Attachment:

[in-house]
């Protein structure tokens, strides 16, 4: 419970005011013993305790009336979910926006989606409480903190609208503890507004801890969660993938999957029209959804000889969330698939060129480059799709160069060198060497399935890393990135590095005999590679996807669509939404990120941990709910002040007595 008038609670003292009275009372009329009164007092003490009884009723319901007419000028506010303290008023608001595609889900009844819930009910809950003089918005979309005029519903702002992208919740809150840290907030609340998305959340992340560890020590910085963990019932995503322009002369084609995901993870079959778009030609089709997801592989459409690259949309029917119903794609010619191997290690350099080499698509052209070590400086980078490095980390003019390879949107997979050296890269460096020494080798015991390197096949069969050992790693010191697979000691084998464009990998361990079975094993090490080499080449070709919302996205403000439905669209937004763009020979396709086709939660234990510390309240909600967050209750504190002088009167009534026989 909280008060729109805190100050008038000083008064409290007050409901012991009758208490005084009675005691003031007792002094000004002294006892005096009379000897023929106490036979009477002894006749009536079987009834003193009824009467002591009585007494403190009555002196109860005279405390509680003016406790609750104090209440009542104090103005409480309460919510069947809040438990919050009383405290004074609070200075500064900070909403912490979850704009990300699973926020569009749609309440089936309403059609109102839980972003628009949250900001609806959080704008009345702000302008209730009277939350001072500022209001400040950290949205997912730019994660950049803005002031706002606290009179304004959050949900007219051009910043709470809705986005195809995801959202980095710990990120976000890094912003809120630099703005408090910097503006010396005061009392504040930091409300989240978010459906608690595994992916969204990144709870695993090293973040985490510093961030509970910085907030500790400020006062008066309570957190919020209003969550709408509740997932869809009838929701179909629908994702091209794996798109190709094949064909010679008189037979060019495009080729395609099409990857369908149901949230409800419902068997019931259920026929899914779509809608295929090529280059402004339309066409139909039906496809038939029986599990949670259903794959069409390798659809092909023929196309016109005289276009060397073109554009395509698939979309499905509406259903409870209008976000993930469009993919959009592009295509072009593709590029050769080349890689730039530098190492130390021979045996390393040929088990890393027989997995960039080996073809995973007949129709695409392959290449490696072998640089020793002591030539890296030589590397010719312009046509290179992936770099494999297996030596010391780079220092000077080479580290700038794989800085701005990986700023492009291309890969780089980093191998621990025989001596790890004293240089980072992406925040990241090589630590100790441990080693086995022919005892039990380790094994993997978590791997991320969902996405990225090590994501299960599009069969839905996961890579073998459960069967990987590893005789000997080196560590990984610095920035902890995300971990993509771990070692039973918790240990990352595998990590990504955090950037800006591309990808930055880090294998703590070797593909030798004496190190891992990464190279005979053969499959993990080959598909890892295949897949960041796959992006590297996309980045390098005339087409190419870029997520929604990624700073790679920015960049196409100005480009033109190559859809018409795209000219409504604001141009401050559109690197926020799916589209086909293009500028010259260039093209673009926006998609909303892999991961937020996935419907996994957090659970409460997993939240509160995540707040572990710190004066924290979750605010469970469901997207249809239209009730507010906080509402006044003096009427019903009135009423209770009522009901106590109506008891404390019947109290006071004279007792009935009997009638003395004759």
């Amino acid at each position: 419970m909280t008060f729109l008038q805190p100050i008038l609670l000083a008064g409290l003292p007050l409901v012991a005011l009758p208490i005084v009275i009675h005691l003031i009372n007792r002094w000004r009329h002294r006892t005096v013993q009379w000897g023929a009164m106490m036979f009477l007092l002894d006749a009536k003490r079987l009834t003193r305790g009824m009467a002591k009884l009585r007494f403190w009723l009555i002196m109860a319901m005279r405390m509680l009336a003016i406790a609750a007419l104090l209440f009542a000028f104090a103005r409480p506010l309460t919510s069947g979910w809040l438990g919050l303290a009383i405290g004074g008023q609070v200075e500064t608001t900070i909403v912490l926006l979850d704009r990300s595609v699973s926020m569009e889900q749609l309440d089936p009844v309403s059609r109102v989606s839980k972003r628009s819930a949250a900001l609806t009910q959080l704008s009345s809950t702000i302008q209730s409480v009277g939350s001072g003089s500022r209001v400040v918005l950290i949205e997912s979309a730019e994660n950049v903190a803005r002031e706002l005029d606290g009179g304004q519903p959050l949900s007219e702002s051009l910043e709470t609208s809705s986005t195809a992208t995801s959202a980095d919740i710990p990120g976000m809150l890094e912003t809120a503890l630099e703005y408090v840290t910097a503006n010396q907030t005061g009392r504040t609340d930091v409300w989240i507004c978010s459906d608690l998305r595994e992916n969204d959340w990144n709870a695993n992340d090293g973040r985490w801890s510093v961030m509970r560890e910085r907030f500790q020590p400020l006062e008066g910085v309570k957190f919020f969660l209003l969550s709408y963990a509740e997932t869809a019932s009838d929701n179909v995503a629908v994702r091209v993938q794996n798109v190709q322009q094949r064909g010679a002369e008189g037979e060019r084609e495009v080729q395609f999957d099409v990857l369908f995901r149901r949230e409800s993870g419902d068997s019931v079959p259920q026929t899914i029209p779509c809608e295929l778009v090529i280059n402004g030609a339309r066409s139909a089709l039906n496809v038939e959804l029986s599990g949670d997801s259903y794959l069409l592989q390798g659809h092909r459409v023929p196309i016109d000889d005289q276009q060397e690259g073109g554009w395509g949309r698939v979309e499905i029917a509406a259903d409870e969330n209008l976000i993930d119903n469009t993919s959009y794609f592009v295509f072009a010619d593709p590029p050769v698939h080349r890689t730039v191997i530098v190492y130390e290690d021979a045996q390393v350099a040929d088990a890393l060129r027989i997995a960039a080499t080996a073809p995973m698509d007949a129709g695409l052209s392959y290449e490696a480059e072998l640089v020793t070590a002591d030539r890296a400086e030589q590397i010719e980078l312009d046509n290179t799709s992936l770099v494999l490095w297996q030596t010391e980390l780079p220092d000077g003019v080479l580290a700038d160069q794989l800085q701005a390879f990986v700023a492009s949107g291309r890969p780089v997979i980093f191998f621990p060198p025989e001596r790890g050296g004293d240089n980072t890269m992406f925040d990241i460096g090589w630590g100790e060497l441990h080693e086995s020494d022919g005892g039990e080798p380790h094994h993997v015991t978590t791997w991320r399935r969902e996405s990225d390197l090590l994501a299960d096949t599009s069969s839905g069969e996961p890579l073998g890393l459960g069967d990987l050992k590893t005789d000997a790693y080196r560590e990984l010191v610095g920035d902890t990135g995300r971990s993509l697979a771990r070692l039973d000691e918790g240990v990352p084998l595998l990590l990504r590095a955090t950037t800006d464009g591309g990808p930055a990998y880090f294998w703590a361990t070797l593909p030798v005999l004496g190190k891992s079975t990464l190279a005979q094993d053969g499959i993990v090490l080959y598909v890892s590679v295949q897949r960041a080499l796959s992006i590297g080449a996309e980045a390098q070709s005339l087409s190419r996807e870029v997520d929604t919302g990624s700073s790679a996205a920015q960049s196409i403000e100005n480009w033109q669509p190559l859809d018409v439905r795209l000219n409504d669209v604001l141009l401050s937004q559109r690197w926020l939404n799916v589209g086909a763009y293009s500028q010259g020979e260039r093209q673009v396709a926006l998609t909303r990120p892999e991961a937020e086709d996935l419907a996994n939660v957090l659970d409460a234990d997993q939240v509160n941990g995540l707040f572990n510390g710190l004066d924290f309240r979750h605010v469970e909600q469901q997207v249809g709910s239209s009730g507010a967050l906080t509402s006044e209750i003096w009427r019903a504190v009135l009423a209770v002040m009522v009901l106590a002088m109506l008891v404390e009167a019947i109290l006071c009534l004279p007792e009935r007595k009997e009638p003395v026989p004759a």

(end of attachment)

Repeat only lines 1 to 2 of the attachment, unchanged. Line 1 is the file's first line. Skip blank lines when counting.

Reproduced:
[in-house]
């Protein structure tokens, strides 16, 4: 419970005011013993305790009336979910926006989606409480903190609208503890507004801890969660993938999957029209959804000889969330698939060129480059799709160069060198060497399935890393990135590095005999590679996807669509939404990120941990709910002040007595 008038609670003292009275009372009329009164007092003490009884009723319901007419000028506010303290008023608001595609889900009844819930009910809950003089918005979309005029519903702002992208919740809150840290907030609340998305959340992340560890020590910085963990019932995503322009002369084609995901993870079959778009030609089709997801592989459409690259949309029917119903794609010619191997290690350099080499698509052209070590400086980078490095980390003019390879949107997979050296890269460096020494080798015991390197096949069969050992790693010191697979000691084998464009990998361990079975094993090490080499080449070709919302996205403000439905669209937004763009020979396709086709939660234990510390309240909600967050209750504190002088009167009534026989 909280008060729109805190100050008038000083008064409290007050409901012991009758208490005084009675005691003031007792002094000004002294006892005096009379000897023929106490036979009477002894006749009536079987009834003193009824009467002591009585007494403190009555002196109860005279405390509680003016406790609750104090209440009542104090103005409480309460919510069947809040438990919050009383405290004074609070200075500064900070909403912490979850704009990300699973926020569009749609309440089936309403059609109102839980972003628009949250900001609806959080704008009345702000302008209730009277939350001072500022209001400040950290949205997912730019994660950049803005002031706002606290009179304004959050949900007219051009910043709470809705986005195809995801959202980095710990990120976000890094912003809120630099703005408090910097503006010396005061009392504040930091409300989240978010459906608690595994992916969204990144709870695993090293973040985490510093961030509970910085907030500790400020006062008066309570957190919020209003969550709408509740997932869809009838929701179909629908994702091209794996798109190709094949064909010679008189037979060019495009080729395609099409990857369908149901949230409800419902068997019931259920026929899914779509809608295929090529280059402004339309066409139909039906496809038939029986599990949670259903794959069409390798659809092909023929196309016109005289276009060397073109554009395509698939979309499905509406259903409870209008976000993930469009993919959009592009295509072009593709590029050769080349890689730039530098190492130390021979045996390393040929088990890393027989997995960039080996073809995973007949129709695409392959290449490696072998640089020793002591030539890296030589590397010719312009046509290179992936770099494999297996030596010391780079220092000077080479580290700038794989800085701005990986700023492009291309890969780089980093191998621990025989001596790890004293240089980072992406925040990241090589630590100790441990080693086995022919005892039990380790094994993997978590791997991320969902996405990225090590994501299960599009069969839905996961890579073998459960069967990987590893005789000997080196560590990984610095920035902890995300971990993509771990070692039973918790240990990352595998990590990504955090950037800006591309990808930055880090294998703590070797593909030798004496190190891992990464190279005979053969499959993990080959598909890892295949897949960041796959992006590297996309980045390098005339087409190419870029997520929604990624700073790679920015960049196409100005480009033109190559859809018409795209000219409504604001141009401050559109690197926020799916589209086909293009500028010259260039093209673009926006998609909303892999991961937020996935419907996994957090659970409460997993939240509160995540707040572990710190004066924290979750605010469970469901997207249809239209009730507010906080509402006044003096009427019903009135009423209770009522009901106590109506008891404390019947109290006071004279007792009935009997009638003395004759």